Faux Tomahawks! Makeshift Commodes!

A certain popular PBS appraisal series continues to ignore our state, so every so often, we create our own version, enlisting experts to evaluate your treasures.

This tomahawk (if that’s what it is) has been in my family for generations. I’ve always wondered if it might be a historical relic. 
Fred Ludwig, Houlton

This appears to be a 20th-century copy of a primitive stone ax. Such implements were used as props in plays and traveling shows depicting Native American life, one of the earliest being Buffalo Bill’s Wild West, which began touring the country in 1883. Due to its relative lack of wear and leather wrap, versus the lighter-colored rawhide Native Americans would have employed, “it is not likely that this was ever used by indigenous tribes,” says John Bottero, vice president of Thomaston Place Auction Galleries.

Bottero’s Appraisal: $200–$300

S.W. Shackford grocery store signMy husband inherited this 8-foot-by-3-foot sign. S.W. Shackford was his great-great-grandfather, who owned a grocery store in Gorham from the late 1800s to early 1900s.
Jess Walker, Windham

The earliest record we found of this store is 1905. “It’s possible the establishment existed before that,” Bottero says, but this sign’s fonts and colors indicate that it was made in the first quarter of the 20th century. Bruce Gamage, of Rockland’s Gamage Antiques, adds that “antique signs are hot right now.” The fact that this one is double-sided, allowing it to be hung in the middle of a room or store, increases its value.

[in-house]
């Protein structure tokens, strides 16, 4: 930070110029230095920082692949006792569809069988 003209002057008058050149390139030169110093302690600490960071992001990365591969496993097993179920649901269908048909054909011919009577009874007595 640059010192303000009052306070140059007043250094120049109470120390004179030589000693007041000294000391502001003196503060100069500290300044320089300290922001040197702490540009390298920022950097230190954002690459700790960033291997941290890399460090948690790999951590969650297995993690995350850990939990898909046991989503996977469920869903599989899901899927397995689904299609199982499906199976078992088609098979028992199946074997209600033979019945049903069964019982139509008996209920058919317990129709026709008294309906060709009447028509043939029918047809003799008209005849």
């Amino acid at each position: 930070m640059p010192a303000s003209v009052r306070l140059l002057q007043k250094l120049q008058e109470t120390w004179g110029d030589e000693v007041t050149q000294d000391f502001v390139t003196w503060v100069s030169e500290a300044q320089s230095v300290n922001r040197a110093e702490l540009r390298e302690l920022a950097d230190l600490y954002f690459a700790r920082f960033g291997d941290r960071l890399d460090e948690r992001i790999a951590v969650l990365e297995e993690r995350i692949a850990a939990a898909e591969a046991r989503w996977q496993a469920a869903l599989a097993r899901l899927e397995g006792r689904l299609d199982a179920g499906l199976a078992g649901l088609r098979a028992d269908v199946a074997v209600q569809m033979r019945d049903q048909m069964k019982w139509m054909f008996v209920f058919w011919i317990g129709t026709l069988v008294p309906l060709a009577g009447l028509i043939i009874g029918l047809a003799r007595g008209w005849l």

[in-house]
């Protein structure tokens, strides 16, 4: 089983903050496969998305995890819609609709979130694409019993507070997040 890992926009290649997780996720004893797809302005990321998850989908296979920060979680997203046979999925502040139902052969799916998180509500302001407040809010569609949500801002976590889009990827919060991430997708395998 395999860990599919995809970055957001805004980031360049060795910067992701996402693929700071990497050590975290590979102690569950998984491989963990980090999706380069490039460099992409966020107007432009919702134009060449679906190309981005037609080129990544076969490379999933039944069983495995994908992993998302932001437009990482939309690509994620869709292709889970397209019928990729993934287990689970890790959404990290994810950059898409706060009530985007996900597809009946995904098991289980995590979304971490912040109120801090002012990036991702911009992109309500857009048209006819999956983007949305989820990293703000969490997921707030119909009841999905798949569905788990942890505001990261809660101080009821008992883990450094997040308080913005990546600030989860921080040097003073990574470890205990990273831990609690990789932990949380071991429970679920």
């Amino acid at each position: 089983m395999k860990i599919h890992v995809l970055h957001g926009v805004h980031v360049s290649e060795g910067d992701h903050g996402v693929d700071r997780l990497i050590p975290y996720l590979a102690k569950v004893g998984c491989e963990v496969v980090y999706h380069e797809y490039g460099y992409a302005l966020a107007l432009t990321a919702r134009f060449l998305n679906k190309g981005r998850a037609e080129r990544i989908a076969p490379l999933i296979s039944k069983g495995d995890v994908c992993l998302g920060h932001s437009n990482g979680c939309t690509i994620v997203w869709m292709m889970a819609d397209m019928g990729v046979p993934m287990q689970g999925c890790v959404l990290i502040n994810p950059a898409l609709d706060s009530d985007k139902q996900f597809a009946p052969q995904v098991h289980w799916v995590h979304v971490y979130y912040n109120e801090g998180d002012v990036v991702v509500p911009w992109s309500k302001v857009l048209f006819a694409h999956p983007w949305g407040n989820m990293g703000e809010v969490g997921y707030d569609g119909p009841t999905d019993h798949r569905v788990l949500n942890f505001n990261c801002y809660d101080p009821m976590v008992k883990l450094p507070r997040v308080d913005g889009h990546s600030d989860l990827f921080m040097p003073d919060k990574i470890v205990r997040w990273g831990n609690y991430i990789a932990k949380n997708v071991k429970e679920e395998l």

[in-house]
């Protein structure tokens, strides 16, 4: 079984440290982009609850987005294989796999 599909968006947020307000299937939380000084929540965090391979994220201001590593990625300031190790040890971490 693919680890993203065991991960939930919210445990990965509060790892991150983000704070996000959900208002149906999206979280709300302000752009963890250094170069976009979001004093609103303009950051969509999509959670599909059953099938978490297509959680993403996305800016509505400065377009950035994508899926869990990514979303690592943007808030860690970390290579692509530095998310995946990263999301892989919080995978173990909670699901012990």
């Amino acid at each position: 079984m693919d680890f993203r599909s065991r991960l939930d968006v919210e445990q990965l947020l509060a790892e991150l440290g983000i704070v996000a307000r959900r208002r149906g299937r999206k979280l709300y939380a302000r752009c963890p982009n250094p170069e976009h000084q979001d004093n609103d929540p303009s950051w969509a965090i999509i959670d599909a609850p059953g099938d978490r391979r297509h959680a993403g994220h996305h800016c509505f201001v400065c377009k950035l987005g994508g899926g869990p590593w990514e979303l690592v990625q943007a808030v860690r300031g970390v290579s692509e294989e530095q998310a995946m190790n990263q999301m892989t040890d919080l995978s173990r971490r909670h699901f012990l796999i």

Bottero’s and Gamage’s Appraisal: $1,000–$2,000

Ladder-back antique armchairThis chair from my grandmother’s family in North Berwick used to be a commode; the rush seat was added later. It has two bars between legs on the front and sides, but only one in back — I assume for getting the chamber pot in and out.
Linda Tharp Tsao, New York

Your seat may have been used as a commode, but it wasn’t designed for it. Ladder-back armchairs with “sausage” turnings like these were common in Colonial American living rooms; bedroom chamber-pot chairs, by contrast, tended to be simple, plank-seat affairs. One rear-support bar is standard, Gamage says, but alterations were made to the legs, “which look about 2 inches shorter than they probably were originally.”

Gamage’s Appraisal: $400–$600

I have two storage pieces that are similar in style. The smaller one has a faded tag that says “Carleton Furniture Company, Portland, ME.” I’m so curious about them.
Meredith Schwerdt, Falmouth

antique Carleton Furniture storage pieceThe smaller piece (pictured) is a “server” for storing linens and flatware that was likely sold with a larger sideboard, designed to hold dishes. Carleton was a retailer on Congress Street in the 1920s. Mahogany veneered and machine made, this is not a pricey item, says Bottero. Nor does it adhere to a strict style (note the cabriole legs and Queen Anne feet), but it’s handsome all the same.

Bottero’s Appraisal: $200–$400


Have a curiosity you’d like to know more about? Send a photo and description to sarah@mainehomes.com and we may feature it in an upcoming column.